Fire flashed in her eyes, fierce and nearly instantaneous. Her nostrils flared like a riled stallion, and she pinned him with her almost emerald glare. “How dare you? You can hardly attest to my disposition as the very moment we first met, you were destroying my entire morning’s work, not to mention all the broken dishes and damaged cabinetry—none of which, I should point out, you have apologized for.”
He had no doubt “apologizing” in her mind meant offering compensation. It may not have been spoken, but it hung in the air between them. “Perhaps I would have been more inclined to apologize for the mess in your store if you had been less inclined to call me a lunatic and besmirch my character.”
“Perhaps if I had not been so shocked at the violent intrusion, I would have been in a more reasonable state of mind. As it was, you can hardly blame me for becoming upset.”
How was it she possessed the unique ability to look at him as though he were a steaming pile of horse dung on the street? Benedict and Evie, who had observed the exchange much as one observed a tennis match, stood with identical looks of wide-eyed, surprised interest. This was not the time or place for any of this—they had a ball to prepare for, for God’s sake. “Did you really come all the way to St. James merely to argue with me, Miss Bunting?”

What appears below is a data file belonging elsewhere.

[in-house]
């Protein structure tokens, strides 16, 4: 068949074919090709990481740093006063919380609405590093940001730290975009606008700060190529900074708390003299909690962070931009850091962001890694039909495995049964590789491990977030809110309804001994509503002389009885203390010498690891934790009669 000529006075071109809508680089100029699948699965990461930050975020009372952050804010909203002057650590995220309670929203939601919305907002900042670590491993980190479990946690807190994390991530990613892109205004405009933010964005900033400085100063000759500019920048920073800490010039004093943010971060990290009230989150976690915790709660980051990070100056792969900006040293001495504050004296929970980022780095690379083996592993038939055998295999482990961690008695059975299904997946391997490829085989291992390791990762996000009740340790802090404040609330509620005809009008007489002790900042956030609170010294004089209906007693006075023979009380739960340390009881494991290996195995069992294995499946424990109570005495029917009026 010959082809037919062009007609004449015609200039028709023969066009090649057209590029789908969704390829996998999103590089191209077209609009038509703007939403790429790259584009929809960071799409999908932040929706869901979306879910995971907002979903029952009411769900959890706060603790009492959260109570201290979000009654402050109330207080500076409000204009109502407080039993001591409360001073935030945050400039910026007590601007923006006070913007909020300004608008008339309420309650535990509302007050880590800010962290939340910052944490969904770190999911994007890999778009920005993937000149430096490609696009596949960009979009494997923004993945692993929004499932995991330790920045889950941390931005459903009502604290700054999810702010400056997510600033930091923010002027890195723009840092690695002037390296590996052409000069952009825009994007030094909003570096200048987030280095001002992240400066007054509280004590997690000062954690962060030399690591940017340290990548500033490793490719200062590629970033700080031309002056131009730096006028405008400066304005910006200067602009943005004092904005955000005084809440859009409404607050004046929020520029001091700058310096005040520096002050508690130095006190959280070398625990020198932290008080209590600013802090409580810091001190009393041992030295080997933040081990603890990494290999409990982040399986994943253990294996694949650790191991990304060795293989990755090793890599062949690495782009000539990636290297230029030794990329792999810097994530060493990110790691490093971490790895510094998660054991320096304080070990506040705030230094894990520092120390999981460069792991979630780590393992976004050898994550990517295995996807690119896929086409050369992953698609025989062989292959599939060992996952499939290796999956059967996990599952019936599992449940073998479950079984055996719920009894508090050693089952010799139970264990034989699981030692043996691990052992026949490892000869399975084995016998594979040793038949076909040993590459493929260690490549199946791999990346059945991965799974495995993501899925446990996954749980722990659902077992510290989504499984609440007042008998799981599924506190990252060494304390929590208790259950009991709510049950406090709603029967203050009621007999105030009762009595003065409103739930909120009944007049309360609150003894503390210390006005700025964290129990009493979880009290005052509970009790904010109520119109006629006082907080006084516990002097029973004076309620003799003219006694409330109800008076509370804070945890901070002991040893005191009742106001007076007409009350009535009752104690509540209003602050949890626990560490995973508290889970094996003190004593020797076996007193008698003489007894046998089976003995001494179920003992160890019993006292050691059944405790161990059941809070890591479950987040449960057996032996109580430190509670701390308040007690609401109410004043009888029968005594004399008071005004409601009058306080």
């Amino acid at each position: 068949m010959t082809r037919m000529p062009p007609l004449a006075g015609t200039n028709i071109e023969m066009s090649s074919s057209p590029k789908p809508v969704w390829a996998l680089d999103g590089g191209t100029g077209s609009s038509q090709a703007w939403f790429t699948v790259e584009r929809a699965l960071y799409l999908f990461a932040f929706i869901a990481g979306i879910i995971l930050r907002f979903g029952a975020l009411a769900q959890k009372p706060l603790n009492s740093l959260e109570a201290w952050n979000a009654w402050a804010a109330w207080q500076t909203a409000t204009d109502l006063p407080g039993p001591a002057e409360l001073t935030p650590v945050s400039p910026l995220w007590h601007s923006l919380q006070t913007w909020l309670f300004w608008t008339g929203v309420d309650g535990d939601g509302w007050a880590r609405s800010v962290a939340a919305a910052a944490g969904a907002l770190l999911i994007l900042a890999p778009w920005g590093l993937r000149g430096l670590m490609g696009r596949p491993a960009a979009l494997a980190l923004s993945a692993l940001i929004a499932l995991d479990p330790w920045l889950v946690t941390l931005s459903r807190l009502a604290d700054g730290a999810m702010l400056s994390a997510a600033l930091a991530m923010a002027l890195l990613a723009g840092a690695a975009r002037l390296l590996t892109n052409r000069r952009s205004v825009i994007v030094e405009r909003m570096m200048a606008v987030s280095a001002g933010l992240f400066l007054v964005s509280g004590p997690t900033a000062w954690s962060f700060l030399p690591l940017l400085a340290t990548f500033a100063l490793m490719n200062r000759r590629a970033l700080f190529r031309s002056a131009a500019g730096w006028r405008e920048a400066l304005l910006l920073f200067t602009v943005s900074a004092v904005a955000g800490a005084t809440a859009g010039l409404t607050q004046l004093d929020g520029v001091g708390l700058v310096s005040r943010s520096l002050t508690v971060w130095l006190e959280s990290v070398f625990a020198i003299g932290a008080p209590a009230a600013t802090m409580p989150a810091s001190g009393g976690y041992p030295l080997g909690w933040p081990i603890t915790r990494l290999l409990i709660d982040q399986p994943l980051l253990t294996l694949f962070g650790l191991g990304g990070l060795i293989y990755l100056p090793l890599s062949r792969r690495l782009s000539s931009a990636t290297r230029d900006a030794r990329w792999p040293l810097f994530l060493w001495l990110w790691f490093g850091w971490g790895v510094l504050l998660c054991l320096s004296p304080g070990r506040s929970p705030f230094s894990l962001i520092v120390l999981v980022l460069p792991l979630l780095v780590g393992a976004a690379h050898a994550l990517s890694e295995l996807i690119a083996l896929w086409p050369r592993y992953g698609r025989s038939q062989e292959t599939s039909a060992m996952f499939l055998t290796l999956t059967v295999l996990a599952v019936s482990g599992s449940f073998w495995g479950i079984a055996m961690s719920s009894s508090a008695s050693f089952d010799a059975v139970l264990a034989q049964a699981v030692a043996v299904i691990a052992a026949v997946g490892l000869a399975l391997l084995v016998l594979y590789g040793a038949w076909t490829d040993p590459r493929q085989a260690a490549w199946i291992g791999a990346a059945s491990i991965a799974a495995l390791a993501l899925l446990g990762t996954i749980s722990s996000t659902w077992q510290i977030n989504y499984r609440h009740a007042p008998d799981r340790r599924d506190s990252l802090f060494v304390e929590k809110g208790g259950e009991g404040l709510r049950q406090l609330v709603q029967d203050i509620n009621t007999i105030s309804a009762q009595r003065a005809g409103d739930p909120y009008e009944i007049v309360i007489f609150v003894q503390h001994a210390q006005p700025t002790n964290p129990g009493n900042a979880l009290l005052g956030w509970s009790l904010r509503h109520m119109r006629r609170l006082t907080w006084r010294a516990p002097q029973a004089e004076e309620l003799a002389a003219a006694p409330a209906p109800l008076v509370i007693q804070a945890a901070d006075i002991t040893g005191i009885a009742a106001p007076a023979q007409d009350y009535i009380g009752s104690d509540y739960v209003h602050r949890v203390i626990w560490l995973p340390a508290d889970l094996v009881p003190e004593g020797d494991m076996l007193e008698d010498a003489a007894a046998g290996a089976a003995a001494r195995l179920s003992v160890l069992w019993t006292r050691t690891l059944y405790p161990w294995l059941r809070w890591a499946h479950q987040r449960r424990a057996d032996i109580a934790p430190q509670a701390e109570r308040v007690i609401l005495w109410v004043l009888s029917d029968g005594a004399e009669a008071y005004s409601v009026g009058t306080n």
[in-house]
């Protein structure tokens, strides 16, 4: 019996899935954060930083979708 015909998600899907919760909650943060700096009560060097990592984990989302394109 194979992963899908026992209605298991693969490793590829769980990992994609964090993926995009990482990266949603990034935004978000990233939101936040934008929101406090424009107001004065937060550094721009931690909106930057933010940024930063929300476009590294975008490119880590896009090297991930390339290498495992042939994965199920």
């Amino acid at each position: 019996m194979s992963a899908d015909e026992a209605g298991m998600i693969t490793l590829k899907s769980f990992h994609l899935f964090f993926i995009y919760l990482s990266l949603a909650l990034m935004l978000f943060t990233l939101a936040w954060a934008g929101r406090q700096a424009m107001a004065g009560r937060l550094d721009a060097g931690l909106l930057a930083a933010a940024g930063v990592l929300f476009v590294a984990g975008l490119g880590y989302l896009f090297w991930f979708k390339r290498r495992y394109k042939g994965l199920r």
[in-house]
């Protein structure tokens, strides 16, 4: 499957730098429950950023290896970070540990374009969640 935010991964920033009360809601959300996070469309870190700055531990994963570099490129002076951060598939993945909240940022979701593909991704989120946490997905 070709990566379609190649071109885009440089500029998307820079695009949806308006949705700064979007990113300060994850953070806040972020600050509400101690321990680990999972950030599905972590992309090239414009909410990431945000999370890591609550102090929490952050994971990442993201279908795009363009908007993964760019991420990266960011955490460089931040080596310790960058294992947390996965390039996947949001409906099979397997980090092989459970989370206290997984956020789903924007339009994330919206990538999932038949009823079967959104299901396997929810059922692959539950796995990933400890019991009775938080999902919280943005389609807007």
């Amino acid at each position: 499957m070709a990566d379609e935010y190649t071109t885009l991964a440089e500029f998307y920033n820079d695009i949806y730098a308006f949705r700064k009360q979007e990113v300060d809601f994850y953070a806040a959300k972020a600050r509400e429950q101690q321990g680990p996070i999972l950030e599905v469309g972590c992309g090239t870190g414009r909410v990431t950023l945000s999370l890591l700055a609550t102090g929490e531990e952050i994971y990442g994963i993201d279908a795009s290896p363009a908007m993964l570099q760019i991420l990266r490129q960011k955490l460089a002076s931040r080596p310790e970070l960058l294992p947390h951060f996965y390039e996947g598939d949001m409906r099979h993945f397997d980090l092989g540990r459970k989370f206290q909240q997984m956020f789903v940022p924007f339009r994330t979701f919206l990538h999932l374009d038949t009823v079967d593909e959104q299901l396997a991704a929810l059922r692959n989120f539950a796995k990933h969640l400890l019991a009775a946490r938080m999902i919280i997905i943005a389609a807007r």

She pressed her eyes closed and breathed out a long breath. Setting her flashing green gaze on him once more, she lifted the top of the basket, pulled out a napkin-wrapped bundle, and shoved them toward him. “These are for you. Please accept my sincere apology for the misunderstanding this morning.”
Sincere apology his arse. If not for the sweet, rich aroma of chocolate making his mouth water, he wouldn’t be surprised if the bundle contained a coiled snake. “Arsenic laced biscuits, I presume?”
“A baker never reveals her secret ingredients,” she replied with a straight face, looking him right in the eye. “However, I would never ruin a perfectly delicious chocolate biscuit.”
Richard was caught off guard by her response and surprised himself by almost laughing. He had not expected a sense of humor from the shrew. “Well, that’s a relief.”

That's a tasty tidbit. Thanks. If you can't tell by my chosen vernacular, I'm on a diet. Since all I can do is imagine chocolaty treats right now, can you share some of the delicious foods she makes in the story?

Speaking of diets, I gained almost 10 pounds writing this novel! All the yummy foods she makes and all the smells I describe – it all had me reaching for the sweets again and again! Plus I made every recipe Jane does in the book, so of course I couldn’t let the final product go to waste!
Let’s see—you’ll find chocolate puffs, chocolate biscuits, scones (honey walnut, orange poppy seed) tea biscuits, shortbread…. The list goes one if you include all the items actually in the bakery! For a tongue-in-cheek video of me demonstrating how to make the chocolate puffs, click here